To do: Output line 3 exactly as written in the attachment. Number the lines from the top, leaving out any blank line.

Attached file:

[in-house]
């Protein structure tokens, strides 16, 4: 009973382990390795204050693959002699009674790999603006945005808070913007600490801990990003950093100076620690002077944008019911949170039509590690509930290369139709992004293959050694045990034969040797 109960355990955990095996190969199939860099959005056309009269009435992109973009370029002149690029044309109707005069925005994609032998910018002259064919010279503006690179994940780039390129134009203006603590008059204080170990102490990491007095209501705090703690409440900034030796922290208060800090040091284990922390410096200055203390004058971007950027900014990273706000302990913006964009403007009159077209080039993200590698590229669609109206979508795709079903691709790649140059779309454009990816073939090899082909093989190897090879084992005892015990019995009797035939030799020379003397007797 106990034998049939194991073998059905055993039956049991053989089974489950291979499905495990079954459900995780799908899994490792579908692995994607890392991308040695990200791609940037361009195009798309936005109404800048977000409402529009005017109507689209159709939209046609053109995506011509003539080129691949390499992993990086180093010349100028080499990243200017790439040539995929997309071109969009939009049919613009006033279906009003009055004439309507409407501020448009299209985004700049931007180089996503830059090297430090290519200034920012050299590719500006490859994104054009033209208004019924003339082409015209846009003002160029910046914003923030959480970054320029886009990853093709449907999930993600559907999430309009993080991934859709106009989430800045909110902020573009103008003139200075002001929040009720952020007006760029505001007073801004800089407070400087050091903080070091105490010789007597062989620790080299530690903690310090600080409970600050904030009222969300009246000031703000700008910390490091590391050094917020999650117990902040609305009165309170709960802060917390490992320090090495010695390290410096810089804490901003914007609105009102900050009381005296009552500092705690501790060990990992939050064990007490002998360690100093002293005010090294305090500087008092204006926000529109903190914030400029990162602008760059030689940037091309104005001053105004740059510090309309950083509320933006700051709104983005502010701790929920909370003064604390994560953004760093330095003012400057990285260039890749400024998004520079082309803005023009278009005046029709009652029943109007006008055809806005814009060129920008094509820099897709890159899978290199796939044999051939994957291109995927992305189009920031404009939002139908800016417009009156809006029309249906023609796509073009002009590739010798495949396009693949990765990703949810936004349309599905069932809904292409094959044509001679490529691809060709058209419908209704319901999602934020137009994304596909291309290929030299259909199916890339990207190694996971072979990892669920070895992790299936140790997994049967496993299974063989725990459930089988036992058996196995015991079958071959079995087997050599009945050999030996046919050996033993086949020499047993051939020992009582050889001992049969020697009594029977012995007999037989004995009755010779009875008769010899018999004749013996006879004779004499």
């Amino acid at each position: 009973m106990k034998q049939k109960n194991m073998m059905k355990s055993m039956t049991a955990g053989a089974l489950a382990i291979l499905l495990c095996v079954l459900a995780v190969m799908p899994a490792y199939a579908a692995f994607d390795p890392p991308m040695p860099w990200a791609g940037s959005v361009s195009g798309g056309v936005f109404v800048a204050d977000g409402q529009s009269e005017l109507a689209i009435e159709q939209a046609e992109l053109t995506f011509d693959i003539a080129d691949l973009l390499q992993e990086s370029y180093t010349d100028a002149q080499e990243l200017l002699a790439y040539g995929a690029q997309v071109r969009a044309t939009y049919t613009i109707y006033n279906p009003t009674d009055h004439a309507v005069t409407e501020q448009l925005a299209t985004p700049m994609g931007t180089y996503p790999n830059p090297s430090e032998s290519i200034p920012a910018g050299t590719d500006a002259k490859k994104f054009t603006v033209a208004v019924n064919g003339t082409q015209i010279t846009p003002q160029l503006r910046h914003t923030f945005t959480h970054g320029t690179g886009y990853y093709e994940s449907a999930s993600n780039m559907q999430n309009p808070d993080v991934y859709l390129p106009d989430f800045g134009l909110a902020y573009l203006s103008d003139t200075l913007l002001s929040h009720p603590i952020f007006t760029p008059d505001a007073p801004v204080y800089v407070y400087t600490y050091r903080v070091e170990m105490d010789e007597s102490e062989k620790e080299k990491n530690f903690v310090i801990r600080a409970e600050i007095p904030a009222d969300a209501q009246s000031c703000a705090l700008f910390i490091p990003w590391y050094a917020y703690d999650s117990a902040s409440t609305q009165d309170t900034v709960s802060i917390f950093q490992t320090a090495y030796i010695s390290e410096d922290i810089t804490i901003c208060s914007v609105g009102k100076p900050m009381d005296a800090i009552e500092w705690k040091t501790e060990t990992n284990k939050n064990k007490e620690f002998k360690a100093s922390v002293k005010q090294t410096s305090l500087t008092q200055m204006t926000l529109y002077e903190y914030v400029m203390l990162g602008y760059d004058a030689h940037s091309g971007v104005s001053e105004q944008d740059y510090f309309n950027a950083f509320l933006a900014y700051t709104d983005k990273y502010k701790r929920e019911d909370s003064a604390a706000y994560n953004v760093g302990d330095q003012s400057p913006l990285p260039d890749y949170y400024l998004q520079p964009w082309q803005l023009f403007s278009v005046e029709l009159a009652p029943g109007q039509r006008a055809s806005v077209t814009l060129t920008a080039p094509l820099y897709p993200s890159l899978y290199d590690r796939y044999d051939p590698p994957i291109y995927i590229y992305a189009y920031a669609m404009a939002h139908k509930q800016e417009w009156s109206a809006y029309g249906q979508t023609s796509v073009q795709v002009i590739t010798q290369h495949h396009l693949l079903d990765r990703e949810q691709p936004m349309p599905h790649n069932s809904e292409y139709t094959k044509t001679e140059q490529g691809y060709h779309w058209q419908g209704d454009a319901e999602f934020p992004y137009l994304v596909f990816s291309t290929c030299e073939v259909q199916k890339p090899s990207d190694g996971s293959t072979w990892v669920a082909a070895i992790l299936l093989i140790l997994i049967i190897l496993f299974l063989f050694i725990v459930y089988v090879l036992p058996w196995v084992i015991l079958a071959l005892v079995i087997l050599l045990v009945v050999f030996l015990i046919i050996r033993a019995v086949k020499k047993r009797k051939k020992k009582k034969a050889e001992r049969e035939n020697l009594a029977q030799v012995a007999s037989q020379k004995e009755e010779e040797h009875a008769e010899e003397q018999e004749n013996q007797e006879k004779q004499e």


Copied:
């Amino acid at each position: 009973m106990k034998q049939k109960n194991m073998m059905k355990s055993m039956t049991a955990g053989a089974l489950a382990i291979l499905l495990c095996v079954l459900a995780v190969m799908p899994a490792y199939a579908a692995f994607d390795p890392p991308m040695p860099w990200a791609g940037s959005v361009s195009g798309g056309v936005f109404v800048a204050d977000g409402q529009s009269e005017l109507a689209i009435e159709q939209a046609e992109l053109t995506f011509d693959i003539a080129d691949l973009l390499q992993e990086s370029y180093t010349d100028a002149q080499e990243l200017l002699a790439y040539g995929a690029q997309v071109r969009a044309t939009y049919t613009i109707y006033n279906p009003t009674d009055h004439a309507v005069t409407e501020q448009l925005a299209t985004p700049m994609g931007t180089y996503p790999n830059p090297s430090e032998s290519i200034p920012a910018g050299t590719d500006a002259k490859k994104f054009t603006v033209a208004v019924n064919g003339t082409q015209i010279t846009p003002q160029l503006r910046h914003t923030f945005t959480h970054g320029t690179g886009y990853y093709e994940s449907a999930s993600n780039m559907q999430n309009p808070d993080v991934y859709l390129p106009d989430f800045g134009l909110a902020y573009l203006s103008d003139t200075l913007l002001s929040h009720p603590i952020f007006t760029p008059d505001a007073p801004v204080y800089v407070y400087t600490y050091r903080v070091e170990m105490d010789e007597s102490e062989k620790e080299k990491n530690f903690v310090i801990r600080a409970e600050i007095p904030a009222d969300a209501q009246s000031c703000a705090l700008f910390i490091p990003w590391y050094a917020y703690d999650s117990a902040s409440t609305q009165d309170t900034v709960s802060i917390f950093q490992t320090a090495y030796i010695s390290e410096d922290i810089t804490i901003c208060s914007v609105g009102k100076p900050m009381d005296a800090i009552e500092w705690k040091t501790e060990t990992n284990k939050n064990k007490e620690f002998k360690a100093s922390v002293k005010q090294t410096s305090l500087t008092q200055m204006t926000l529109y002077e903190y914030v400029m203390l990162g602008y760059d004058a030689h940037s091309g971007v104005s001053e105004q944008d740059y510090f309309n950027a950083f509320l933006a900014y700051t709104d983005k990273y502010k701790r929920e019911d909370s003064a604390a706000y994560n953004v760093g302990d330095q003012s400057p913006l990285p260039d890749y949170y400024l998004q520079p964009w082309q803005l023009f403007s278009v005046e029709l009159a009652p029943g109007q039509r006008a055809s806005v077209t814009l060129t920008a080039p094509l820099y897709p993200s890159l899978y290199d590690r796939y044999d051939p590698p994957i291109y995927i590229y992305a189009y920031a669609m404009a939002h139908k509930q800016e417009w009156s109206a809006y029309g249906q979508t023609s796509v073009q795709v002009i590739t010798q290369h495949h396009l693949l079903d990765r990703e949810q691709p936004m349309p599905h790649n069932s809904e292409y139709t094959k044509t001679e140059q490529g691809y060709h779309w058209q419908g209704d454009a319901e999602f934020p992004y137009l994304v596909f990816s291309t290929c030299e073939v259909q199916k890339p090899s990207d190694g996971s293959t072979w990892v669920a082909a070895i992790l299936l093989i140790l997994i049967i190897l496993f299974l063989f050694i725990v459930y089988v090879l036992p058996w196995v084992i015991l079958a071959l005892v079995i087997l050599l045990v009945v050999f030996l015990i046919i050996r033993a019995v086949k020499k047993r009797k051939k020992k009582k034969a050889e001992r049969e035939n020697l009594a029977q030799v012995a007999s037989q020379k004995e009755e010779e040797h009875a008769e010899e003397q018999e004749n013996q007797e006879k004779q004499e």